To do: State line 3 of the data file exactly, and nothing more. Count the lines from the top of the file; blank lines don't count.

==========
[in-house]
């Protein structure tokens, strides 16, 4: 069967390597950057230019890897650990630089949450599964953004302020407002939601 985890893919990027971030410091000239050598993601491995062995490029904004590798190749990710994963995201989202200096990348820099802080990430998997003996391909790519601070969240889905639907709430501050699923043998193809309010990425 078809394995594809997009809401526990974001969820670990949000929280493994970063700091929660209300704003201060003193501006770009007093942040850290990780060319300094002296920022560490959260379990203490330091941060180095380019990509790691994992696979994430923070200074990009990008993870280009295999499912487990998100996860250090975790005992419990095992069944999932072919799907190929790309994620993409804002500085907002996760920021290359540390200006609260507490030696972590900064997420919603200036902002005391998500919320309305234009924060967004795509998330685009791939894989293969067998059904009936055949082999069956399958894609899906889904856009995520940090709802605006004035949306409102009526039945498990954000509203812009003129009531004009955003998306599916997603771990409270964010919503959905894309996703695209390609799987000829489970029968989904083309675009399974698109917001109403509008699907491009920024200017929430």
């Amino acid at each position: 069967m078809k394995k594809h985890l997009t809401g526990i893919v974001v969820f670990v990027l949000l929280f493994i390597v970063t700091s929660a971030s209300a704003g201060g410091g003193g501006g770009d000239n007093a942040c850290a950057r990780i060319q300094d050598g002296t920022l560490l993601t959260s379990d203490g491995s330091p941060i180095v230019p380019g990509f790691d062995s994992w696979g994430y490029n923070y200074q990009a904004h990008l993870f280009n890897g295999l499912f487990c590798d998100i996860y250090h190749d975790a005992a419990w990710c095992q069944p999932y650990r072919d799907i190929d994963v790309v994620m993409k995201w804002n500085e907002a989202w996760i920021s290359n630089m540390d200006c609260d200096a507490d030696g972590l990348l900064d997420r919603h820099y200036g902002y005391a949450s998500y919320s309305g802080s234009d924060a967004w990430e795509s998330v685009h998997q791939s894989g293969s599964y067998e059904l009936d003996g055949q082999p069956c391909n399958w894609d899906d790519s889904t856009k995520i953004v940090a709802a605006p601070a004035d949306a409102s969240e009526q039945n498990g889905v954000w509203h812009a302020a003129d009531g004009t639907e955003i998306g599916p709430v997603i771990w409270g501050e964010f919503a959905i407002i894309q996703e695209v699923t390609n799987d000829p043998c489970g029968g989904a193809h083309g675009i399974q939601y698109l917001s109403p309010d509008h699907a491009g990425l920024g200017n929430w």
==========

């Amino acid at each position: 069967m078809k394995k594809h985890l997009t809401g526990i893919v974001v969820f670990v990027l949000l929280f493994i390597v970063t700091s929660a971030s209300a704003g201060g410091g003193g501006g770009d000239n007093a942040c850290a950057r990780i060319q300094d050598g002296t920022l560490l993601t959260s379990d203490g491995s330091p941060i180095v230019p380019g990509f790691d062995s994992w696979g994430y490029n923070y200074q990009a904004h990008l993870f280009n890897g295999l499912f487990c590798d998100i996860y250090h190749d975790a005992a419990w990710c095992q069944p999932y650990r072919d799907i190929d994963v790309v994620m993409k995201w804002n500085e907002a989202w996760i920021s290359n630089m540390d200006c609260d200096a507490d030696g972590l990348l900064d997420r919603h820099y200036g902002y005391a949450s998500y919320s309305g802080s234009d924060a967004w990430e795509s998330v685009h998997q791939s894989g293969s599964y067998e059904l009936d003996g055949q082999p069956c391909n399958w894609d899906d790519s889904t856009k995520i953004v940090a709802a605006p601070a004035d949306a409102s969240e009526q039945n498990g889905v954000w509203h812009a302020a003129d009531g004009t639907e955003i998306g599916p709430v997603i771990w409270g501050e964010f919503a959905i407002i894309q996703e695209v699923t390609n799987d000829p043998c489970g029968g989904a193809h083309g675009i399974q939601y698109l917001s109403p309010d509008h699907a491009g990425l920024g200017n929430w």